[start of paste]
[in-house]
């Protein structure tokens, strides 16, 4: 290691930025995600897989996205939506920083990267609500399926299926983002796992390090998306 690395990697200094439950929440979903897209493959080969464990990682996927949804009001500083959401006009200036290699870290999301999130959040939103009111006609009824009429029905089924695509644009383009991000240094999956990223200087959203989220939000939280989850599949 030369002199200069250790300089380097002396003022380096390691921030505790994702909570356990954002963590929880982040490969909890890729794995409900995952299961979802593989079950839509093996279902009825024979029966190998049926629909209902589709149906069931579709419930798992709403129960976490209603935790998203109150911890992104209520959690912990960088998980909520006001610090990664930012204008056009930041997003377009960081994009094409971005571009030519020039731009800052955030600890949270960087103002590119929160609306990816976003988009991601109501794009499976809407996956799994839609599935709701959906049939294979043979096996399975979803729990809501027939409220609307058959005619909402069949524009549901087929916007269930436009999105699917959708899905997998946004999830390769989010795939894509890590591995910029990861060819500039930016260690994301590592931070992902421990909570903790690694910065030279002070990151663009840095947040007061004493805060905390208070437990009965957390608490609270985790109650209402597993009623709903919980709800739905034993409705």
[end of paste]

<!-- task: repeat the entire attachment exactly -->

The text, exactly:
[in-house]
């Protein structure tokens, strides 16, 4: 290691930025995600897989996205939506920083990267609500399926299926983002796992390090998306 690395990697200094439950929440979903897209493959080969464990990682996927949804009001500083959401006009200036290699870290999301999130959040939103009111006609009824009429029905089924695509644009383009991000240094999956990223200087959203989220939000939280989850599949 030369002199200069250790300089380097002396003022380096390691921030505790994702909570356990954002963590929880982040490969909890890729794995409900995952299961979802593989079950839509093996279902009825024979029966190998049926629909209902589709149906069931579709419930798992709403129960976490209603935790998203109150911890992104209520959690912990960088998980909520006001610090990664930012204008056009930041997003377009960081994009094409971005571009030519020039731009800052955030600890949270960087103002590119929160609306990816976003988009991601109501794009499976809407996956799994839609599935709701959906049939294979043979096996399975979803729990809501027939409220609307058959005619909402069949524009549901087929916007269930436009999105699917959708899905997998946004999830390769989010795939894509890590591995910029990861060819500039930016260690994301590592931070992902421990909570903790690694910065030279002070990151663009840095947040007061004493805060905390208070437990009965957390608490609270985790109650209402597993009623709903919980709800739905034993409705």